Market Roundup 23 January 2023

1) Thai stock market overview

Thailand’s SET Index closed at 1,684.04 points, increased 6.79 points or 0.40% with a trading value of 52 billion baht. The analyst stated that the Thai stock market edged higher with a buying pressure in some banking stocks that have unique catalysts and also Delta Electronics (Thailand) Pcl that moved the market by nearly 3 points. Meanwhile, most of the Asian markets were closed on the Lunar New Year.

The analyst expected SET Index to move in sideways trend tomorrow with a support level at 1,675-1,680 points and a resistance level at 1,695-1,700 points.


2) UK industrial group urges PM to take immediate action to spur growth reforms

On Monday, the head of an employers group said that Britain had fallen behind its peers and urged prime minister Rishi Sunak to take an immediate action to boost the investment, solve a lack of workers problem and avoid chaos over post-Brexit rules.

Tony Danker, Director General at Confederation of British Industry, admired Sunak for unraveling the mini-budget crisis last year, but opined that Britain is not matching with The U.S. and other European countries in terms of growth reforms.

He also said that Britain is behind its peers in green investments in areas such as heat pumps, insulation, building retro-fits, electric vehicle charging infrastructure and carbon capture and storage.


3) Jeff Basoz warns over purchasing non-essential products amid bad economic outlook

Jeff Basoz, Amazon founder and executive chairman, warned about the economy not looking good right now, he told CNN.

“Things are slowing down. You’re seeing layoffs in many, many sectors of the economy,” he said in the interview.

Many companies announced thousands of layoff, and not only big tech like Amazon, Meta and Twitter, but investment banking such as Goldman Sachs as well. Amazon’s founder noted that people might need to tighten their budget. Holding off on purchasing non-essential products such as big-screen tv, refrigerator, new car etc., should remove some risk from the equation.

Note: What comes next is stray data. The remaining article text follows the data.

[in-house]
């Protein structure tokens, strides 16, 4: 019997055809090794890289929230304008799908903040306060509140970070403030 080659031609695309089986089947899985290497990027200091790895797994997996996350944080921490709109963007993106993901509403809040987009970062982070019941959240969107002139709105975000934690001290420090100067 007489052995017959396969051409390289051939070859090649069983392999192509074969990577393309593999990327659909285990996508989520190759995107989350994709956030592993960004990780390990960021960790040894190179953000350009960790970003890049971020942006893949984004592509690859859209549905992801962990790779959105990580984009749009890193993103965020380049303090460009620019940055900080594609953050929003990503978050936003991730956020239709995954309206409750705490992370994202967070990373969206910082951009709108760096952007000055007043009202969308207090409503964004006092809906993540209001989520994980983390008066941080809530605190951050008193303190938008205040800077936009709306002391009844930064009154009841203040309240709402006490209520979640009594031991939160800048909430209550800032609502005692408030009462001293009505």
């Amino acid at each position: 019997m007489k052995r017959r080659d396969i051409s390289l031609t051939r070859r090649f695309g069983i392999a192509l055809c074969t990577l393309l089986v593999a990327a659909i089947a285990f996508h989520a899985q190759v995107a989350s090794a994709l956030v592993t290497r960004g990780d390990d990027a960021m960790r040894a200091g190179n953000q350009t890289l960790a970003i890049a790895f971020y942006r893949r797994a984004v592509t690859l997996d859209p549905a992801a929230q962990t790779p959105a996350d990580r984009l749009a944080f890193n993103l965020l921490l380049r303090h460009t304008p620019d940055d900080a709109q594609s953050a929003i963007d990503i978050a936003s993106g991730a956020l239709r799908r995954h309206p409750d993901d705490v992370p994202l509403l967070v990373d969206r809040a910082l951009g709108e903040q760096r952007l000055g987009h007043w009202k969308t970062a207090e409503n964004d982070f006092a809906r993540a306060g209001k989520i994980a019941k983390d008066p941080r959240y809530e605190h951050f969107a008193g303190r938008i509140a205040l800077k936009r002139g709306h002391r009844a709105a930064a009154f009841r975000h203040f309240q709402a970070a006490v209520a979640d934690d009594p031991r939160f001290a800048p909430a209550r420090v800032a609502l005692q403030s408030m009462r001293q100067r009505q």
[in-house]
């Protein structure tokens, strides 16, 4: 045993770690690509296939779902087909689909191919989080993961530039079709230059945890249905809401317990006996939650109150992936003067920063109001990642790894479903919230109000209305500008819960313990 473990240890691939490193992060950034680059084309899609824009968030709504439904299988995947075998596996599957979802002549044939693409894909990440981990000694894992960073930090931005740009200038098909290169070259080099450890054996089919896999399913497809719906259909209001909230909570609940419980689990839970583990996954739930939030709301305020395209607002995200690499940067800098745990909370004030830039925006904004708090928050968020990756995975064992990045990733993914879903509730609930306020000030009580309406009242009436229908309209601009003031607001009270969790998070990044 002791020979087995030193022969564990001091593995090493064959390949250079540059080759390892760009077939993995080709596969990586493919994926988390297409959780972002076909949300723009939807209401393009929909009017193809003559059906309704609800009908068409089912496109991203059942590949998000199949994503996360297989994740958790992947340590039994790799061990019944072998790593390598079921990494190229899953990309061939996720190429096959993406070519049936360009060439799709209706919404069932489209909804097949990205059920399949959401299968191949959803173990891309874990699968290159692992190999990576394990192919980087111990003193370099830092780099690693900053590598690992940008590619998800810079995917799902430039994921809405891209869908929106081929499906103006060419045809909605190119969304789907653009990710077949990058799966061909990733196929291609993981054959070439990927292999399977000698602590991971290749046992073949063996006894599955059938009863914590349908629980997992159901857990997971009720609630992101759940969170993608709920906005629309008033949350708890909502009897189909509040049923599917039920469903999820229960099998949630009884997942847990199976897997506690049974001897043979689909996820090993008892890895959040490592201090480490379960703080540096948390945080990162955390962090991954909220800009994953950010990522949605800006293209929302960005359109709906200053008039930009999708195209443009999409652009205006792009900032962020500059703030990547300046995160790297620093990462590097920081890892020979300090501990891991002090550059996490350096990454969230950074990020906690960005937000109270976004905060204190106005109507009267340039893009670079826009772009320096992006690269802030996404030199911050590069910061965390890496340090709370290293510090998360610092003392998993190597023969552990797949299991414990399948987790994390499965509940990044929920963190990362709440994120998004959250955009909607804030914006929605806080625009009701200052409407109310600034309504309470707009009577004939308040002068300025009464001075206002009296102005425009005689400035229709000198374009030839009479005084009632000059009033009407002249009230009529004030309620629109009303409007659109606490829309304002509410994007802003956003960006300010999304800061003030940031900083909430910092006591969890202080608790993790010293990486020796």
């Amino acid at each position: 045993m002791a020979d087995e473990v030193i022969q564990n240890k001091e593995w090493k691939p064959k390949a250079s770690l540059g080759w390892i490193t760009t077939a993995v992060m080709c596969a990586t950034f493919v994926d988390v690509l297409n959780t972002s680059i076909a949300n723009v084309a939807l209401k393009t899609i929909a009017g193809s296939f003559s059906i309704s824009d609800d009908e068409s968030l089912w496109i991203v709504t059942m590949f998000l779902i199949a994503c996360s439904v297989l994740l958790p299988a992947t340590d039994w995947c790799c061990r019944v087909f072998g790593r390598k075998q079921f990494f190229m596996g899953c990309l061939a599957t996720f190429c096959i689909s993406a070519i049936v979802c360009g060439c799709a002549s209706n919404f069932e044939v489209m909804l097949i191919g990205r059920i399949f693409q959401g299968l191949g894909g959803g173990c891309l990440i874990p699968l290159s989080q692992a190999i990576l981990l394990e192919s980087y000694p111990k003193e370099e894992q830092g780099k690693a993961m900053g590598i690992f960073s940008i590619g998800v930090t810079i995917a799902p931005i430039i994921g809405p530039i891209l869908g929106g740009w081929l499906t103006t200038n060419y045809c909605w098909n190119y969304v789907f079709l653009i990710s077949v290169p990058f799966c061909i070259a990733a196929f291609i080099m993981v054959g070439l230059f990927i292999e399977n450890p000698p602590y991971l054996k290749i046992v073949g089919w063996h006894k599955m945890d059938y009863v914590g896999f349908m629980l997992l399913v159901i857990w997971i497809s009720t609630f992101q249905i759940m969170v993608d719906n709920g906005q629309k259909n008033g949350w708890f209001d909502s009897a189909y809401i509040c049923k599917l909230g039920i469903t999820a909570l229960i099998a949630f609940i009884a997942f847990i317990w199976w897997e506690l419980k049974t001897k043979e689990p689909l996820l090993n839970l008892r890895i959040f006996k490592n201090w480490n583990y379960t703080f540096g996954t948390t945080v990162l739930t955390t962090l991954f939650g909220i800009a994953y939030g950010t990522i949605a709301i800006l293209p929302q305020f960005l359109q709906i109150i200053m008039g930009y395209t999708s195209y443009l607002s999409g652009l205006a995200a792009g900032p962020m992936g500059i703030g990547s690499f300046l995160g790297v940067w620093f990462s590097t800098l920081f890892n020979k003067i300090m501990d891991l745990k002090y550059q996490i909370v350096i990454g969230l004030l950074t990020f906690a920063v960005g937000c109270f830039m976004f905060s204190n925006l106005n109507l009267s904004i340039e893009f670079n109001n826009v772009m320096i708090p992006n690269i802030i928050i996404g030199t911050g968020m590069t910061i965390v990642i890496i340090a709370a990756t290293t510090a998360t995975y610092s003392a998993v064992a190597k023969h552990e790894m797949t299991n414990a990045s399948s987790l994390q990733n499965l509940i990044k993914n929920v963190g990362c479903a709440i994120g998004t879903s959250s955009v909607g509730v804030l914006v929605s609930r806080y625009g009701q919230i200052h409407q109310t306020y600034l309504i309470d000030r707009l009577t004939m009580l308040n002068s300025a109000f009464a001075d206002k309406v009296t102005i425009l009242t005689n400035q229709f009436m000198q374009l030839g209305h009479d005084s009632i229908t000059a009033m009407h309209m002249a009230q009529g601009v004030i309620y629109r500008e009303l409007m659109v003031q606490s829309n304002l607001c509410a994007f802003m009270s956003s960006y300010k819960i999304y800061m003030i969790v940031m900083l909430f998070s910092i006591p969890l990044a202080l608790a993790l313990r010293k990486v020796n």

This time is not a good sign for investors, but not for all businesses, as Basoz expected utilities, healthcare and real estate to perform well even if the economy falls.


4) Hawkish stance of European Central Bank push euro to near nine-month high

Amid further hawkish statements on European interest rates and market pricing for a less aggressive Federal Reserve, the dollar was poised at a fourth straight session of losses against the euro on Monday.

The euro advanced marginally, reaching $1.0870 and drawing closer to its nine-month high of $1.08875.

ECB governing council member Klaas Knot bolstered the euro with his comment that interest rates would increase by 50 basis points in both February and March and continue rising in the months after.

Futures, on the other hand, have priced out nearly any likelihood of a 50 basis point hike by the Fed next month and have steadily dropped the expected peak for rates from the current 4.25% to 4.50% to 4.75% to 5.0%.

With weaker inflation, consumer spending, and housing statistics, investors have priced in approximately 50 basis points of U.S. rate cuts for the second half of the year.